Fighting in eastern Ukraine reached a peak of intensity in summer 2014 before evolving into trench warfare along a static front line of around 400km. So far, the simmering conflict has claimed approximately 14,000 Ukrainian lives, with millions more displaced.
Attempts to broker a peace settlement have been hampered by Russia’s refusal to acknowledge its role in the conflict. In both Crimea and eastern Ukraine, the Kremlin has relied on hybrid military forces made up of conventional troops without identifying insignia fighting alongside mercenaries and local collaborators. Despite overwhelming evidence of Russian involvement, Moscow has maintained its policy of blanket denials.
Almost eight years since the onset of its attack on Ukraine, Moscow remains committed to forcing the country back into the Kremlin orbit. In summer 2021, Putin underlined his apparent obsession with the Ukrainian question by publishing a 5000-word essay arguing that Russians and Ukrainians are “one people” and questioning the legitimacy of Ukraine’s claims to statehood. “I am confident that true sovereignty of Ukraine is possible only in partnership with Russia,” wrote Putin.
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Russia’s current saber-rattling on the Ukrainian border is the latest indication of the importance Putin attaches to preventing the country’s departure from the Russian sphere of influence. Publicly, the Kremlin leader claims to be acting in response to a mounting security threat to Russia posed by deepening cooperation between Ukraine and NATO.
However, skeptics have noted that Ukraine has virtually no chance of joining NATO for the foreseeable future and has received very little military aid from the alliance since 2014. Nor is the country geographically any closer to Moscow than the Baltic states, which have been NATO members for almost two decades.
Commentators such as former US Ambassador to Russia Michael McFaul have argued that the real issue is Ukraine’s ability to act as a catalyst for democratic change within Russia itself. “The only threat Ukraine poses to Putin is practicing democracy,” the ex-diplomat posted following this week’s fruitless meetings. “That threat will not go away with a NATO guarantee of non-expansion. So Putin will continue to undermine Ukrainian democracy and sovereignty, no matter what NATO does.”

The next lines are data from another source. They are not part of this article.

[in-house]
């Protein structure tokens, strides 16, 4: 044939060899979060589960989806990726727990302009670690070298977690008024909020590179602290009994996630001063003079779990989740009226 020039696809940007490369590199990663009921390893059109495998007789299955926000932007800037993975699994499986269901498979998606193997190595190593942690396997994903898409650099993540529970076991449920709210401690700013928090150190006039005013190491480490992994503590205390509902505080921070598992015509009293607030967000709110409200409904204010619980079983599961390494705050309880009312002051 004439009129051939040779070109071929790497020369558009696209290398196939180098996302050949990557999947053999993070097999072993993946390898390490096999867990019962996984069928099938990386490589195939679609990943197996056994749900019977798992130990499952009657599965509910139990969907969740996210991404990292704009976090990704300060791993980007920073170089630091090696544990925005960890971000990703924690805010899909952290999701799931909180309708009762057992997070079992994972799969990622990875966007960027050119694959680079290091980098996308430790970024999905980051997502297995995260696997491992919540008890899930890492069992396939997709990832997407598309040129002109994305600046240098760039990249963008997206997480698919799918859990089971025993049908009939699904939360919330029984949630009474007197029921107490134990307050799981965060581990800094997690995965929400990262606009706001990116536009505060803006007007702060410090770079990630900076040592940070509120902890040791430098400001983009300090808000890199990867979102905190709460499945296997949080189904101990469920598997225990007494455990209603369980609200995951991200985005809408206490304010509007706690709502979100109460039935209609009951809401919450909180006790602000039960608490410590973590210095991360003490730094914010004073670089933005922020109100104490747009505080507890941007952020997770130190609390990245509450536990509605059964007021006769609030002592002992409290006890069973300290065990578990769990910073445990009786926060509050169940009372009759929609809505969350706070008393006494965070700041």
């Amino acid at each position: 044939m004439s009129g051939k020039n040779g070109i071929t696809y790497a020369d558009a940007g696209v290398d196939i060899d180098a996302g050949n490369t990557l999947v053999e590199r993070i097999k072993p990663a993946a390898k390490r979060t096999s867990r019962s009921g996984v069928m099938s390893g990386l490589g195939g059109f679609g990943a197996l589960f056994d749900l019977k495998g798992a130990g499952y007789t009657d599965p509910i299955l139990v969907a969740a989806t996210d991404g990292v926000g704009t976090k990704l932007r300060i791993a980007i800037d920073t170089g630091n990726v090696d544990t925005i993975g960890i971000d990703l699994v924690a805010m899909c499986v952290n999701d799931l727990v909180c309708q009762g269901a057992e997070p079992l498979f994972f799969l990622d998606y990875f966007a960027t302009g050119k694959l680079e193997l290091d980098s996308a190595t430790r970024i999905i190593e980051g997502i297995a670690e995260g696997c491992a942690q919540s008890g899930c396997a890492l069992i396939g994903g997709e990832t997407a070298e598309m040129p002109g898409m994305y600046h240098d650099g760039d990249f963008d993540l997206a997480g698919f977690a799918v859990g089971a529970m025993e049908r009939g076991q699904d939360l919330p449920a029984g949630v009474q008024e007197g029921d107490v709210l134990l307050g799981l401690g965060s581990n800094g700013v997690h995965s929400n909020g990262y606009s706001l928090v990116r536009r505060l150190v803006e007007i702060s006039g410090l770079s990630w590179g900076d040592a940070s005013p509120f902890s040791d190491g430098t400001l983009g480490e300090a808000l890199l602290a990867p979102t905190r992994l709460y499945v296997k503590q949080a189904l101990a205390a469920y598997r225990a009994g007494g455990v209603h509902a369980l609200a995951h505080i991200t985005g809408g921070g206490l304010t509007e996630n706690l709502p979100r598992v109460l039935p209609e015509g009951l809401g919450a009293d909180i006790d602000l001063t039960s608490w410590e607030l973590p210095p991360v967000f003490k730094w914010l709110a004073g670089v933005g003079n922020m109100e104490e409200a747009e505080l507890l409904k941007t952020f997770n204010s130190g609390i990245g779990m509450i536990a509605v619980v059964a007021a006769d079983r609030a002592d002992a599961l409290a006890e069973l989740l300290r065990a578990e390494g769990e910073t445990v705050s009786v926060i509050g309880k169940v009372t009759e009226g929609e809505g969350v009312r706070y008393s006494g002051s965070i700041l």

So far, diplomacy has failed to defuse the dangerous geopolitical tensions on Europe’s eastern frontier. Moscow believes Ukraine’s Euro-Atlantic integration poses an existential threat to Russia itself and is determined to reverse this process, even if this means dramatically escalating its military campaign against the country. Putin now has a number of potential options to consider ranging from localized offensives, air strikes, and cyber attacks to a full-scale invasion of Ukraine.
Is the Russian leader bluffing or is he genuinely prepared to unleash the largest European conflict since WWII? Nobody can say for sure, but we should have a much better idea of his true intentions within the next few days.
Peter Dickinson is Editor of the Atlantic Council’s UkraineAlert Service.
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The views expressed in UkraineAlert are solely those of the authors and do not necessarily reflect the views of the Atlantic Council, its staff, or its supporters.
The Eurasia Center’s mission is to enhance transatlantic cooperation in promoting stability, democratic values and prosperity in Eurasia, from Eastern Europe and Turkey in the West to the Caucasus, Russia and Central Asia in the East.